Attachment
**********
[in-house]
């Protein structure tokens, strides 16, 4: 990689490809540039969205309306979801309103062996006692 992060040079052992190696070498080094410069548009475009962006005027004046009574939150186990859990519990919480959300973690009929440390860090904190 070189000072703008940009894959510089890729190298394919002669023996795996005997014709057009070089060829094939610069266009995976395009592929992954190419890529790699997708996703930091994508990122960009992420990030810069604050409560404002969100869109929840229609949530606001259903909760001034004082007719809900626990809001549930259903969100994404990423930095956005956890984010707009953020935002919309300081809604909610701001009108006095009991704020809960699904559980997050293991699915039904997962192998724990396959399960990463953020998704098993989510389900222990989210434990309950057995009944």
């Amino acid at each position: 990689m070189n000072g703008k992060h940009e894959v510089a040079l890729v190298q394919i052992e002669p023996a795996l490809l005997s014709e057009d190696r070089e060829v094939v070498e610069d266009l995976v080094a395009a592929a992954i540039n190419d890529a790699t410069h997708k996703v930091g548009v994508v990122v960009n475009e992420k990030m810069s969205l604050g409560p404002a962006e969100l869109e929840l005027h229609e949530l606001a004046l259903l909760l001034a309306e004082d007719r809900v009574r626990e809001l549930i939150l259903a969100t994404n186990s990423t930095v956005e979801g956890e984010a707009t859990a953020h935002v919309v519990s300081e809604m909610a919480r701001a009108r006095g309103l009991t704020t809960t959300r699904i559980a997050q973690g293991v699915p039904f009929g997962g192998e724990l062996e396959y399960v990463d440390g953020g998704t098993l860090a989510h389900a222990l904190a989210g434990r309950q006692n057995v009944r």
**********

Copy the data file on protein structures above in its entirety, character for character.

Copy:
[in-house]
């Protein structure tokens, strides 16, 4: 990689490809540039969205309306979801309103062996006692 992060040079052992190696070498080094410069548009475009962006005027004046009574939150186990859990519990919480959300973690009929440390860090904190 070189000072703008940009894959510089890729190298394919002669023996795996005997014709057009070089060829094939610069266009995976395009592929992954190419890529790699997708996703930091994508990122960009992420990030810069604050409560404002969100869109929840229609949530606001259903909760001034004082007719809900626990809001549930259903969100994404990423930095956005956890984010707009953020935002919309300081809604909610701001009108006095009991704020809960699904559980997050293991699915039904997962192998724990396959399960990463953020998704098993989510389900222990989210434990309950057995009944």
């Amino acid at each position: 990689m070189n000072g703008k992060h940009e894959v510089a040079l890729v190298q394919i052992e002669p023996a795996l490809l005997s014709e057009d190696r070089e060829v094939v070498e610069d266009l995976v080094a395009a592929a992954i540039n190419d890529a790699t410069h997708k996703v930091g548009v994508v990122v960009n475009e992420k990030m810069s969205l604050g409560p404002a962006e969100l869109e929840l005027h229609e949530l606001a004046l259903l909760l001034a309306e004082d007719r809900v009574r626990e809001l549930i939150l259903a969100t994404n186990s990423t930095v956005e979801g956890e984010a707009t859990a953020h935002v919309v519990s300081e809604m909610a919480r701001a009108r006095g309103l009991t704020t809960t959300r699904i559980a997050q973690g293991v699915p039904f009929g997962g192998e724990l062996e396959y399960v990463d440390g953020g998704t098993l860090a989510h389900a222990l904190a989210g434990r309950q006692n057995v009944r």